Technology is literally driving the precise placement of seed, crop protection products and fertilizers, and its capabilities are increasing each year. From cameras that help guide machines down the row to nozzle control systems that prevent overlap, to the ability to troubleshoot and reset systems from miles away, technology is vital in all aspects of crop production.

Druffel nathan
Northwest Regional Operations Manager / Heartland Ag

Keeping machines in good working order has become routine for most farmers, ag retailers and custom operators. Annual preventative maintenance inspections conducted by trained machine and precision ag technicians – along with routine equipment service, maintenance and cleaning before storage – help ensure machines are ready to go to work the next season.

But how do you ensure the technology – the brain of the machine – is ready to go?

Safeguard controllers for winter

Controllers are no different than your laptop, tablet or flat-screen TV. You wouldn’t want them outside all winter, but the rest of the systems are built and designed for harsh conditions and typically have IP67 or greater ratings. Nodes on today’s equipment are potted and sealed, so there are not a lot of ways for moisture or grime to damage them.

To safeguard your controllers and on-board technology, follow the same end-of-season cleaning and storage prep practices you do for the machines.

  • Keep things clean. Fertilizer is especially caustic if left clinging to equipment.
  • Remove controllers or displays from the cab and store them inside during the winter rather than leaving them in the machine outside or in a cold storage shed.
  • Discard all trash from inside the cab.
  • Vacuum the interior.
  • Inspect and replace cab air filters.
  • Consider placing rodent bait or repellent to keep critters out. Rodents can play havoc with wiring, so keeping them out of equipment can save a lot of headaches.

Start early to ensure an 'all systems go' status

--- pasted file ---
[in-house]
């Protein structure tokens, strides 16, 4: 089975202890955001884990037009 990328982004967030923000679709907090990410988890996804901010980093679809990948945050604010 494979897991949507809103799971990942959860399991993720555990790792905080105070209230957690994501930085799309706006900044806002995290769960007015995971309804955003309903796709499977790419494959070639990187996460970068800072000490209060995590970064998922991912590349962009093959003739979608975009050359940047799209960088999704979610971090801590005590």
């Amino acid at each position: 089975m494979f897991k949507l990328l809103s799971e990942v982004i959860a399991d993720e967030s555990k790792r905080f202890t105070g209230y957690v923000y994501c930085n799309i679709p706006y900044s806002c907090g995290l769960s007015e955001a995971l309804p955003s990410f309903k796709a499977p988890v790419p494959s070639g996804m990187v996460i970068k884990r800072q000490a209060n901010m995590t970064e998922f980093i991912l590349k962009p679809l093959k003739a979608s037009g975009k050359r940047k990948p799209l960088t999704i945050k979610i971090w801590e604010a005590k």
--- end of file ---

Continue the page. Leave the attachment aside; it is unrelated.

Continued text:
There are few things worse than loading a sprayer with an expensive product or a spreader with fertilizer, then finding out something on the machine is not working properly.

We get many calls in the spring and fall, especially about dry fertilizer, and the caller says, "The bin’s loaded, and we can’t get the fertilizer to run out." Then we ask if it ran before the bin was loaded, and no one ever knows.

So in addition to running the machine, the belts, the conveyors and blowers, we recommend putting several hundred gallons of water through sprayers to make sure everything is working before loading the applicator. Be sure to check all the technology on the machine at least two to three days before you go to the field – a month before is even better.

Check the control systems: Hardware and software

The same pre-season recommendations apply to firmware and the software that allow your control systems to work up to their potential – guidance and steering, variable-rate application, wireless communications, boom control, real-time weather records, data mapping, etc.

To make sure everything is working, take each piece of equipment back outside, let it find the GPS signal, start a job and run it. Get it out early to confirm it works and do a software check to be sure nothing is out of date.

Many technology providers update their software quarterly. With several different systems all tied into the same user interface, it is important to complete software updates regularly and systematically. This keeps everything at the same level and “talking.”

We have a lot of customers who update the display because that’s what they see in the cab, but they don’t necessarily update the back end – the nodes or electronic control units (ECUs) – that run the autoboom height control, the camera, the nozzle controls, etc.

It’s important to keep software current because when engineers release a new software version, they typically are not testing the new version on something that’s 10 versions old or on a single piece of equipment with a single component. They work within a range.

ISO is an incentive for updating software

The trend toward ISO compatibility also reinforces the need to update software, again to ensure all systems communicate.

At first, I was skeptical about the move to ISO compatibility, but it has really made our lives easier within our manufacturing division where we build pull-type liquid applicators, spreaders, anhydrous toolbars and fertilizer tenders. With ISO, it doesn’t matter what brand of tractor the equipment is hooked onto  the information communication works.

I hope this information helps you get your operation off to a good start this spring, but if you need help or have questions, don’t hesitate to reach out to us. We have locations in Burley, Idaho; Great Falls, Montana; or Moses Lake, Washington.